Minister for Health James Reilly has said no staffing issue can explain away the lack of basic clinical care that took place in the case of Savita Halappanavar.

He said a national maternity review will have to take place so that his department can be assured it is placing staff in the right areas and the system can support a new model of care.

Mr Reilly was speaking after the Health Service Executive said it will be looking for more staff in maternity hospitals, saying it is clear that current levels do not match demand.

The comments follow a report by the health watchdog HIQA into the death of Mrs Halappanavar in Galway last year, which has raised serious concerns about maternity care.

Mr Reilly said he was not saying the HSE will not need more staff, as he believed they will, but he said they have the opportunity to change the model of care.

He said it is not about overall numbers, but about the type of staff you have in place.

The minister also said he was making it absolutely clear that patient safety is the responsibility of the chief executive of any hospital or hospital group.

Speaking on RTÉ's Morning Ireland, HSE National Director of Quality and Patient Safety Dr Philip Crowley said: "It is well recognised that if you have adequate staffing levels in terms of midwives and consultants we can provide a more consultant-led service.

"We don't currently have the numbers to do that."

He confirmed that a request will be made to the minister for additional staff.

Speaking on the same programme, Dr Peter Boylan, Clinical Director of the National Maternity Hospital, said staffing levels in Ireland's maternity hospitals are 30% lower than recommended international standards.

He said: "If you take the minimum recommended number of consultant obstetricians for the number of births, not including gynaecology, there should be at least 200 in the State, but there's 120, so we are far behind.

"In the National Maternity Hospital we have the equivalent of eight consultants, whereas if we were in Denmark or Norway or Sweden, we'd have about 50."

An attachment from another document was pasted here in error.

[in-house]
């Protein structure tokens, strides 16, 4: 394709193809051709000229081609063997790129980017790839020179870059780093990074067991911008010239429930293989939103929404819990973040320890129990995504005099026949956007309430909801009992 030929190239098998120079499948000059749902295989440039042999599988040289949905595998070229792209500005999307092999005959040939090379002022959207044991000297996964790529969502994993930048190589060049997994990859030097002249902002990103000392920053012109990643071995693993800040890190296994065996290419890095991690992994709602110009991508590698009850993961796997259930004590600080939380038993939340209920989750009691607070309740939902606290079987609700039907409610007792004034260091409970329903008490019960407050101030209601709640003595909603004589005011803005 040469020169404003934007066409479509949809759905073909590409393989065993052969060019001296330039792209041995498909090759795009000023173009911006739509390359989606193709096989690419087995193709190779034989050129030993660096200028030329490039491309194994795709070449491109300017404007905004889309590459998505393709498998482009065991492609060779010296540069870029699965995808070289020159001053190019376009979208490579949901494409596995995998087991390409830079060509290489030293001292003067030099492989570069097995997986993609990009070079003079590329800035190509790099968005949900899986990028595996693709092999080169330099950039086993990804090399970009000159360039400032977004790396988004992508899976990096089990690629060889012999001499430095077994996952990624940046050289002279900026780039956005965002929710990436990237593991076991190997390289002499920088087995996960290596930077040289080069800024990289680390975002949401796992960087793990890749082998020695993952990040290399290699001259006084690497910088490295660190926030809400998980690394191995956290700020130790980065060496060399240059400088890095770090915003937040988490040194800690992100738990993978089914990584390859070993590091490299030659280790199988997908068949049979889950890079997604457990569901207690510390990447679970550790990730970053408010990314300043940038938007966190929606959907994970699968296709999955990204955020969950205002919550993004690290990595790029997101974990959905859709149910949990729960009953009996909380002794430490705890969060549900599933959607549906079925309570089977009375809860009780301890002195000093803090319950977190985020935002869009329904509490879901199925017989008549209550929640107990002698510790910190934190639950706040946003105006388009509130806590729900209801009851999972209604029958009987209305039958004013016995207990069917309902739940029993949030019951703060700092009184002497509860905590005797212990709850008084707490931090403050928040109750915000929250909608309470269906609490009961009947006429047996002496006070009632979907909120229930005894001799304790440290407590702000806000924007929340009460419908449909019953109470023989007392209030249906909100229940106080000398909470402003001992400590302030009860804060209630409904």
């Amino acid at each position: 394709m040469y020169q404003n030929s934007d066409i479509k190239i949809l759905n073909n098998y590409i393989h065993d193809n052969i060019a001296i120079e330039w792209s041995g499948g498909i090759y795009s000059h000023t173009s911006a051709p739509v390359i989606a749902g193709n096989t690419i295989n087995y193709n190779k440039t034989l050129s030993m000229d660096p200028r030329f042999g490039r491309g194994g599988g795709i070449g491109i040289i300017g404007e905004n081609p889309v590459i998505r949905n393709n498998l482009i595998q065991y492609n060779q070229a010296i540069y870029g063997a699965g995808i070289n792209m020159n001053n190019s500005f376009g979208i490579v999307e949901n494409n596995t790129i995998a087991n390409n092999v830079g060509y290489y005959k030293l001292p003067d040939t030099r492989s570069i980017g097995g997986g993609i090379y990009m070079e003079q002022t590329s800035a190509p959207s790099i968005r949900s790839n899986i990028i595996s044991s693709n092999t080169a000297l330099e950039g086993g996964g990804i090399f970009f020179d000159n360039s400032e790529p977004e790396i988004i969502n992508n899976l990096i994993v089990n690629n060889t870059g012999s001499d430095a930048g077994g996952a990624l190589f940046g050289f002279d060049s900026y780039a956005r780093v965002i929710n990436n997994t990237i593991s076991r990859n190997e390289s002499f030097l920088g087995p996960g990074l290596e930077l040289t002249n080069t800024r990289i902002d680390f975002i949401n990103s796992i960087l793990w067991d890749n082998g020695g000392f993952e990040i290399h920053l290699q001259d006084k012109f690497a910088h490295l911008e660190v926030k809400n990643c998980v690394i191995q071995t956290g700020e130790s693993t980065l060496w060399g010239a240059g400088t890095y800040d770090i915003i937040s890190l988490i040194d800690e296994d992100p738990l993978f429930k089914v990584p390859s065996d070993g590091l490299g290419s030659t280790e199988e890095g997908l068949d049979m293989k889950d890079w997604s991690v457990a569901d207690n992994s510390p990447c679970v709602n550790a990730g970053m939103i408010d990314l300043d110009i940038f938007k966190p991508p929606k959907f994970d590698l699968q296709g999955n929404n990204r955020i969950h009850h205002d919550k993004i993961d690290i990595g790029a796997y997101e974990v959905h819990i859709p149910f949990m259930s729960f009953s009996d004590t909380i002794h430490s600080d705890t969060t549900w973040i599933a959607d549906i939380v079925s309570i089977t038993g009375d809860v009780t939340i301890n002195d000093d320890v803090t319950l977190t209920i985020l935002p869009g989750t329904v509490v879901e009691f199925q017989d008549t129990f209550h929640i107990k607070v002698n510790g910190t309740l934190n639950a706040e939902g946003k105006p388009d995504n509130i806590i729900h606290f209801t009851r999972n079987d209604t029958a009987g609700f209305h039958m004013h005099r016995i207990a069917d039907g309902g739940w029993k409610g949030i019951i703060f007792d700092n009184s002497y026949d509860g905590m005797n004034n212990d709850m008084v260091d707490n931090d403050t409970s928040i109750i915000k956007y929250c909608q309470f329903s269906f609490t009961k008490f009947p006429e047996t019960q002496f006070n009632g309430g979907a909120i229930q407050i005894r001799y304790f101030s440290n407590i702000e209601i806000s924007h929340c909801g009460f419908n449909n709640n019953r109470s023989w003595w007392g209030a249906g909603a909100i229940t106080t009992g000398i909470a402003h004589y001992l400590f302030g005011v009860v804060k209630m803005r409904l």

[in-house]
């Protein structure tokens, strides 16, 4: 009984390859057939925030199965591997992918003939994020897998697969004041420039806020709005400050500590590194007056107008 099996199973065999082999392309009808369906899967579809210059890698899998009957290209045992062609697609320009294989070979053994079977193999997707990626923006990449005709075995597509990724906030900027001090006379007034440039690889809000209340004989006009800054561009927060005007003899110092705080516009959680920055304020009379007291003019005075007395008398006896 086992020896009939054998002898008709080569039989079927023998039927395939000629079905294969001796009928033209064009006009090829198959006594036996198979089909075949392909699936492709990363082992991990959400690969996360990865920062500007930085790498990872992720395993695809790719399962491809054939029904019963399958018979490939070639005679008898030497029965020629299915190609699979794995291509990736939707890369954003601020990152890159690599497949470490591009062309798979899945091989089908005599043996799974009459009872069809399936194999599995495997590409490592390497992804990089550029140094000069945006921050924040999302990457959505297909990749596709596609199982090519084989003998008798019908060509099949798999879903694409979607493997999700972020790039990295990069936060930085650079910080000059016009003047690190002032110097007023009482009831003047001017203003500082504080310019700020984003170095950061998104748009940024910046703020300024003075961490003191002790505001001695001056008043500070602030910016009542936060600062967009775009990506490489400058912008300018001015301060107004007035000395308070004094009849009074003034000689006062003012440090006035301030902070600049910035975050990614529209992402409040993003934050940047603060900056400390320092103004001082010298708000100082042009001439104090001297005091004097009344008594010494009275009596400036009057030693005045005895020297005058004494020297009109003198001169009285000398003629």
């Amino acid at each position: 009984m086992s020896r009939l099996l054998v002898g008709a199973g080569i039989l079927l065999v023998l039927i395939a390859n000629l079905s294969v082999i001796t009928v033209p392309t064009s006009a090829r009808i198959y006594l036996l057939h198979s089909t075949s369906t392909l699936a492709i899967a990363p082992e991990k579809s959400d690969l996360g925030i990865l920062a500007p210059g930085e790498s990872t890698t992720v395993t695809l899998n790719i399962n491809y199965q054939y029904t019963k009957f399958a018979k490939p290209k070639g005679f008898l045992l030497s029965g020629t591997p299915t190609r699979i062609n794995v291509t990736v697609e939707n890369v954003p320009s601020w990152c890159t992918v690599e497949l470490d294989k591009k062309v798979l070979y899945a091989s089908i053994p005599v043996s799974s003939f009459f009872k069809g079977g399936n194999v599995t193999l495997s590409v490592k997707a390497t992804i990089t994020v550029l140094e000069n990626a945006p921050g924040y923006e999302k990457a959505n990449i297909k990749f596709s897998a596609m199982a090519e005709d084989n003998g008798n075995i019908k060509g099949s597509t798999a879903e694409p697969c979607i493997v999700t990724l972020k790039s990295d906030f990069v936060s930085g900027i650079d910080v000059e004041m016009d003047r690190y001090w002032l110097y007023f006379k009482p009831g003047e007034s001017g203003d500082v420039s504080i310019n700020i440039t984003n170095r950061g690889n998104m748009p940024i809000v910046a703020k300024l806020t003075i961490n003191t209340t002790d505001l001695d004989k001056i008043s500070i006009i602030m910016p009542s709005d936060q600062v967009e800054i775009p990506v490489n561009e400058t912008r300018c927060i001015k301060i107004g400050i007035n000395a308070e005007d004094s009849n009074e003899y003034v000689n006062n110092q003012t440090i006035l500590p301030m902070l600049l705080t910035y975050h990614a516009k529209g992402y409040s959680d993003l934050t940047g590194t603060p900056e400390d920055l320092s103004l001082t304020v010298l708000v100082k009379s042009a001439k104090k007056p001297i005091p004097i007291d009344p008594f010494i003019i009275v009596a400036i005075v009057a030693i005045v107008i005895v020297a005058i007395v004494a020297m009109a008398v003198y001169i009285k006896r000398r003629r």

He said the case for more consultants was continuously made and continuously turned down.

Dr Boylan said: "The minister should be asked is he going to increase the number of consultants and staff in maternity hospitals as a consequence of this HIQA report.

"If he does that, he will make a singular good contribution to the care of women."

Reports are an 'appalling indictment'

Dr Boylan described the HIQA report as "an appalling indictment" of State failure over many years to provide a safe infrastructure in maternity hospitals.

He said the report made difficult reading and agreed there were serious deficiencies in Mrs Halappanavar's care.

Dr Boylan pointed out that the report said there were 13 instances where medical interventions could have been made that would have led to a different outcome.

However, he added: "The report is interesting, though, in that it doesn't say what they would have done at each of the times of the missed opportunities.

"I think that's a serious failing of the report, because if we're to learn from it, we'd need to know what HIQA would suggest the staff in Galway should have done."

Solicitor wants recommendations enforced

The solicitor acting on behalf of Praveen Halappanavar has said recommendations from the report must be implemented to ensure the circumstances in which his wife died do not happen again.

Speaking on RTÉ radio, Gerard O'Donnell called for recommendations from the report to be enforced and for accountability for not complying with recommendations.

He said: "Unless recommendations are enforceable and unless there is accountability for not enforcing or complying with recommendations, I don't see that there's going to be any progress made in deterring or preventing this from happening again.

"I think what people are concerned about would be that recommendations are rigidly adhered to and that they're not just something that's lightly to be taken.

"The whole area of enforceability of any recommendation and sanctions if they're not complied with, is what really needs to be addressed."

Tánaiste Eamon Gilmore said the report does not spare any level of the health service.

Speaking during Leaders' Questions in the Dáil this morning, Mr Gilmore said the recommendations of the report should be implemented with urgency.

He was responding to questions from Fianna Fáil's Billy Kelleher and Sinn Féin's Mary Lou McDonald.

McCabe family disappointed

The father-in-law of a garda sergeant who died giving birth to twins in March 2007 has said he is disappointed that the recommendations of a report into what happened to his daughter were not implemented nationally.

34-year-old Tania McCabe died at Our Lady of Lourdes Hospital in Drogheda.

The report into the death of Mrs Halappanavar said the findings bore a disturbing resemblance to the recommendations contained in the HSE inquiry into the death of Mrs McCabe and her son Zach.

It found that six years on from her death, only five out of the 19 public maternity hospitals/units were able to provide a detailed status report on the implementation of the recommendations from the report.

Her father-in-law Philip McCabe said he is sorry that recommendations from the report were not implemented nationally.

He said the family had assumed that would happen.